Wednesday, February 11, 2015

Meet the Mentees

It's hard to believe that it's taken me until mid-February to post about the two new colleagues selected for the 2015 mentor program--but nine cities in nine different countries have held me up (much more later on museums visited along the way).  Again this year, I had an incredible pool of candidates, from several different countries, at many different stages of their career.  Some were graduates of museum studies programs; others had entered the field in different ways.  All of you who applied raised great questions and prompted me to think about new ideas and approaches.  Many thanks to all of you who applied, but I'm pleased to introduce Shakia Gullette and Susan Fohr.

Shakia is Curator of Exhibitions at the Banneker-Douglas Museum in Baltimore, MD.  She's working on her MA in African-American Studies and has worked for a variety of museums in the Baltimore area.  She's curious about:
At the present moment I am most interested in the treatment of the African Diaspora in other countries. It’s one thing to read about it, but to see it in person when you are travelling abroad is a totally different experience. Over the Thanksgiving holiday, a group of friends and I travelled to Amsterdam for the second time and we had the pleasure of participating in the Black Heritage Amsterdam walking tour. It was absolutely amazing!!! I discovered in greater detail the Dutch involvement in slavery and the role Amsterdam played in the Dutch slave trade.
One change she'd passionately like to see in the museum field is:
Right now for me, I would like to see more African Americans in the field. Within the last 20 years, there has been a great emergence of African American in the field but public history is still a field that many African Americans know little about. I stumbled into this profession, and I was actually encouraged to go the traditional route as opposed to entering the field. I would like to help young African Americans realize that public history unlocks a world of creativity that no other profession can do. If I can help to introduce this profession others that would make me feel like I have a greater purpose on this earth.
Shakia has loads of questions, both about her career path, about the field, about exhibit development, but she promises me,
My mind is always moving, and I always have questions, what I can promise you from me as a mentee if chosen, is that I will always have questions for you. Talking through my thoughts is something that I have done since I was a child, and through that process comes a million and one questions that sometimes go unanswered.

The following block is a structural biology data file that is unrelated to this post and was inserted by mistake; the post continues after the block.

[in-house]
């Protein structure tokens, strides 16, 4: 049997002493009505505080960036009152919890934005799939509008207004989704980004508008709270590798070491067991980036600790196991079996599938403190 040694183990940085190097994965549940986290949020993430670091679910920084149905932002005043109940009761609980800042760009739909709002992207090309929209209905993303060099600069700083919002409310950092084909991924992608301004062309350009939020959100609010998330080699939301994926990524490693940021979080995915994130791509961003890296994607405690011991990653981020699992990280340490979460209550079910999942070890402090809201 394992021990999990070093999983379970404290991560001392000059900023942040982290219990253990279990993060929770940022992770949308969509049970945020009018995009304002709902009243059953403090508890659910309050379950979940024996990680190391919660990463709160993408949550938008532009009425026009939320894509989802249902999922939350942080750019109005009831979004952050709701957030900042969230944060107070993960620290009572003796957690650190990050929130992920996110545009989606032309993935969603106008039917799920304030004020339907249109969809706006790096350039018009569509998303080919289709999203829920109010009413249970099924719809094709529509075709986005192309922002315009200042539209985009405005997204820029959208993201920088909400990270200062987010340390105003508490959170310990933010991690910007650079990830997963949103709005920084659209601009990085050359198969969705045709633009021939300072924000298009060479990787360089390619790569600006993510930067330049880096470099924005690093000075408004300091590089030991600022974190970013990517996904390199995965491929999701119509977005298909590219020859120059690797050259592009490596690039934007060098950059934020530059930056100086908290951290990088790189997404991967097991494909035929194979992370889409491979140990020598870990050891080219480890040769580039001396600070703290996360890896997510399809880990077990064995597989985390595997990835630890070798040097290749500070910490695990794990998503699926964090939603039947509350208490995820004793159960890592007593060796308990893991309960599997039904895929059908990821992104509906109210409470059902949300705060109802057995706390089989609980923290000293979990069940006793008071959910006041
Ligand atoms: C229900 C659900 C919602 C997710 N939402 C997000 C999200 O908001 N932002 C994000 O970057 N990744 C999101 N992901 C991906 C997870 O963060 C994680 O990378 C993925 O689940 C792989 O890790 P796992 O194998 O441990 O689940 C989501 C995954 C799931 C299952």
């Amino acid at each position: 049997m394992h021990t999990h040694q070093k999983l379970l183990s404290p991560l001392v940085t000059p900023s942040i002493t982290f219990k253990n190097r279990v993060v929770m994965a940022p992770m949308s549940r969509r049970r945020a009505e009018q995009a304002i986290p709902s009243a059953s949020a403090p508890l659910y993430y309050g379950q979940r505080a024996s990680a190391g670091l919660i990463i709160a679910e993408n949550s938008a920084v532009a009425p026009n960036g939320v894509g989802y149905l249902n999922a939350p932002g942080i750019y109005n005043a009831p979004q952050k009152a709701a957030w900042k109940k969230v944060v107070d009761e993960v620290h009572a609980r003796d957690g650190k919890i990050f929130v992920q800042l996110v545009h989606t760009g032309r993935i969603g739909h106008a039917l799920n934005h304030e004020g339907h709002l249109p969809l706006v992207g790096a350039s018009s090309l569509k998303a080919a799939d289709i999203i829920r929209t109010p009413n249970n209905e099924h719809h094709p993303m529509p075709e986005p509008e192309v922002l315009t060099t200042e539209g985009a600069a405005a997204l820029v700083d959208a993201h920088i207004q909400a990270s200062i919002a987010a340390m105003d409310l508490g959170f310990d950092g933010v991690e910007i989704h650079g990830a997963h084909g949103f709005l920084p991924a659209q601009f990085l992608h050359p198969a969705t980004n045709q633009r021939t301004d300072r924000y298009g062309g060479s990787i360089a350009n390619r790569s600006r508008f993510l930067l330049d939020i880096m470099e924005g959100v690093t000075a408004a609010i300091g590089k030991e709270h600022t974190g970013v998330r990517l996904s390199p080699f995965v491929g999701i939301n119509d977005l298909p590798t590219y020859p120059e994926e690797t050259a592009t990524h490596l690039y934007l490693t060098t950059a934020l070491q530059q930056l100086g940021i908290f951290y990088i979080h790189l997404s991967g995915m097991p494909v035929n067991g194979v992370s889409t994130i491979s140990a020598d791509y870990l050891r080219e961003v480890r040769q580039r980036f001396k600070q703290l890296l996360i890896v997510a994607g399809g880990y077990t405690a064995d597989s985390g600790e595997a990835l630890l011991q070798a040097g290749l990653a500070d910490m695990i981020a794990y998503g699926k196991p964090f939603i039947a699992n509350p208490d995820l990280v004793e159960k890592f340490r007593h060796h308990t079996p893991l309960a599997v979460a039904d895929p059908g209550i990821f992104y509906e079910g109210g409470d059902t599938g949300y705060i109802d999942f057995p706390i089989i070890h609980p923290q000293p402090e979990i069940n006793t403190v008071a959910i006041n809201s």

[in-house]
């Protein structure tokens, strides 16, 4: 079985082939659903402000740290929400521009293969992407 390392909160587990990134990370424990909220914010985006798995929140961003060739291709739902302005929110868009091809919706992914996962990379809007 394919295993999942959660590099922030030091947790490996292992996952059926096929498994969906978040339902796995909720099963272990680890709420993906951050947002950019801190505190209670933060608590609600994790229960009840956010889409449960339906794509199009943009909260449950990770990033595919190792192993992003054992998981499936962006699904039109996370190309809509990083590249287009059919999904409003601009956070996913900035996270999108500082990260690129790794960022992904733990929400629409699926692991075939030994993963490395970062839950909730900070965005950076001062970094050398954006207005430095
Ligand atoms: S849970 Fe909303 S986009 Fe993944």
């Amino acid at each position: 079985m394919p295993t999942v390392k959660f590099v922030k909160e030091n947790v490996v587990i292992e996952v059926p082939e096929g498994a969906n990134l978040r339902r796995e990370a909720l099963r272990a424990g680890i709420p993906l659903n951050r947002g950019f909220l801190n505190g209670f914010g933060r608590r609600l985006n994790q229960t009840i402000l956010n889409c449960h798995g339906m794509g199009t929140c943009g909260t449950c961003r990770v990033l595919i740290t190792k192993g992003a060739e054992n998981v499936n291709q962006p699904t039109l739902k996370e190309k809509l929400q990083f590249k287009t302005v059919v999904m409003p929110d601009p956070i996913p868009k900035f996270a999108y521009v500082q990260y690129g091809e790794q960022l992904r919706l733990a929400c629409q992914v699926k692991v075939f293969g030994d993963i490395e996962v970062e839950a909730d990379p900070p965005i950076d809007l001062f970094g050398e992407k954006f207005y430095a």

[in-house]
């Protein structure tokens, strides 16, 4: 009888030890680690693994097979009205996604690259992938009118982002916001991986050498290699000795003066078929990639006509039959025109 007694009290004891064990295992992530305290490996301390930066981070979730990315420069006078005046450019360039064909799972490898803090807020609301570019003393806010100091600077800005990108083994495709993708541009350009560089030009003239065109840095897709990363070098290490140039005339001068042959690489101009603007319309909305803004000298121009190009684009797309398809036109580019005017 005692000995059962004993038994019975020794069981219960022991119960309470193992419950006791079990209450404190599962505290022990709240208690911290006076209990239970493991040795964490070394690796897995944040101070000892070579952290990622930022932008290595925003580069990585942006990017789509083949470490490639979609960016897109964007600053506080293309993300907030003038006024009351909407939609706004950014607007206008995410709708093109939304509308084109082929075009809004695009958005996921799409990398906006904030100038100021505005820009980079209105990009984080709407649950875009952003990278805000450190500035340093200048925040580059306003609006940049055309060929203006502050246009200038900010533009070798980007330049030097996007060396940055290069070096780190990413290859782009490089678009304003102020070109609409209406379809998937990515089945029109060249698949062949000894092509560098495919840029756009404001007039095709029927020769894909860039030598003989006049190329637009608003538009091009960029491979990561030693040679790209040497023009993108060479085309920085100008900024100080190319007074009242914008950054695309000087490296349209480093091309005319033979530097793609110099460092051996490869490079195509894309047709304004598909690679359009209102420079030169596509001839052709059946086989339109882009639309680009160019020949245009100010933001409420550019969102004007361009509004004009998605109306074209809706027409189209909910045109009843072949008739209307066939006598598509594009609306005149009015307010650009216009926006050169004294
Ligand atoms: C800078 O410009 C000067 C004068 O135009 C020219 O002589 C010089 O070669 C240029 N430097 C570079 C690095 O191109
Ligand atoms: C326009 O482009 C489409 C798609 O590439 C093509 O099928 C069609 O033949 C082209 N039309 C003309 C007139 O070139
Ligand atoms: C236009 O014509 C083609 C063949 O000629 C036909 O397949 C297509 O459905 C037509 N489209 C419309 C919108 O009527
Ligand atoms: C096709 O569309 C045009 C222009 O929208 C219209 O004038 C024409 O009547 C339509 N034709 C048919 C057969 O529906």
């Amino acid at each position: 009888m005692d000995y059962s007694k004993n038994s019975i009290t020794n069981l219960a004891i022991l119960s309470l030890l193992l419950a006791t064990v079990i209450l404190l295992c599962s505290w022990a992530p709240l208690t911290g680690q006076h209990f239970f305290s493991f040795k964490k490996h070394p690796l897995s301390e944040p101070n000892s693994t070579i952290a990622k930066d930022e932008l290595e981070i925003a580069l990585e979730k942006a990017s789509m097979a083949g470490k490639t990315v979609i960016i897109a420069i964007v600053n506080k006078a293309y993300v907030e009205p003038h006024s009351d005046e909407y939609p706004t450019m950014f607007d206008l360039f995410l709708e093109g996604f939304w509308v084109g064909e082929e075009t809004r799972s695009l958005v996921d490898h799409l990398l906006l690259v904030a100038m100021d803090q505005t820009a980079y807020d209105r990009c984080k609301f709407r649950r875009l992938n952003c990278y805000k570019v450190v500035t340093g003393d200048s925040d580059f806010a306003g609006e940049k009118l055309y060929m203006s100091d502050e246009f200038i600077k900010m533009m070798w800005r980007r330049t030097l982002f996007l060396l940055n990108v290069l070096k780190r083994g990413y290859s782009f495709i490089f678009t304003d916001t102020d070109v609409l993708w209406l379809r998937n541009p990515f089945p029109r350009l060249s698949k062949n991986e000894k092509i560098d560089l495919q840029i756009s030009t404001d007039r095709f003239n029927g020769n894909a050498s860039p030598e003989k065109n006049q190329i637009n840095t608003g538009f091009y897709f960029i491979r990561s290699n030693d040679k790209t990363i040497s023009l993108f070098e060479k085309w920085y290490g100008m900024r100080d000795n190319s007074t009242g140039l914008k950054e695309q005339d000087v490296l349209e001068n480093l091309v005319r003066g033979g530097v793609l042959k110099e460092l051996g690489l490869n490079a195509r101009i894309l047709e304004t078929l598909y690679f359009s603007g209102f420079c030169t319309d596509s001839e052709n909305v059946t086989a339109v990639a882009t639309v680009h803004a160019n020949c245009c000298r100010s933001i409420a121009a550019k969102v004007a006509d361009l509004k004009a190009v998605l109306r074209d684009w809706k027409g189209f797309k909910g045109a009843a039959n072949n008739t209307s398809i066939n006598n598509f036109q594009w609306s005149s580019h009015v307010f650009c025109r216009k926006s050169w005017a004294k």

Susan is Education Programs Coordinator at the Textile Museum of Canada in Toronto as well as a active volunteer in a number of areas, including as (what a great title!) Supreme Gleaner, leading fruit picks in urban backyard.  She's an avid maker of all things textile.

She's curious about:
I have become fascinated by learning how the objects I use in my everyday life are created. To this end I try to engage in the processes of making things myself, and, as much as possible, make things from first principles. I love to knit, but I have also learned how to process a raw fleece, dye that fleece with plants I’ve foraged, and spin the fibre into yarn. I love to cook and make preserves, but I have also grown my own vegetables from seed. I have had to be realistic about how far I take this making – the allotment garden plot I had in the north end of the city became a lot harder to get to once I found myself with a full-time job downtown, and it’s hard to find space in a small one bedroom apartment to store a 7 pound fleece... 
I want others to be curious to learn about the origins of the things that they are using on an everyday basis, and I think there is no better way to nurture these conversations than to involve people in making things themselves. I don’t expect someone I’ve taught to knit embrace it as obsessively as I have, but I do hope that by trying the technique themselves, it will allow them to think more critically about what is involved in making their clothes. As one member of the contemporary craft community has noted, “the creation of things by hans leads to a better understanding of democracy, because it reminds us we have power.”
One change she would like to see in the field is:
The experiences described above highlight one change I would like to see in the museum field – greater creativity in the ways that museum exhibitions and programs engage all the senses. I have seen wonderful examples of this way of thinking at my own museum – for example, the playing of a jazz composition in situ with a West African batik cloth to show the similarities in rhythm between the pattern on the cloth and the music -- but I know we can do more of this. The Textile Museum of Canada has an incredibly rich collection of ethnographic textiles from all over the world, but these objects did not originate in the isolation in which they now find themselves at the museum. Many of them were used in the context of celebration and ritual; how can we incorporate the food and dance and music and song of the object’s origins within the context of the museum experience?
And not surprisingly, one of her key questions for the year is how to encourage museums to more creatively "present culture as a living and evolving practice, and encourage visitors to engage more fully in their culture, whatever that might be."

I'm looking forward to some great conversations in the coming year and you'll be hearing from both Shakia and Susan in guest blog posts here.

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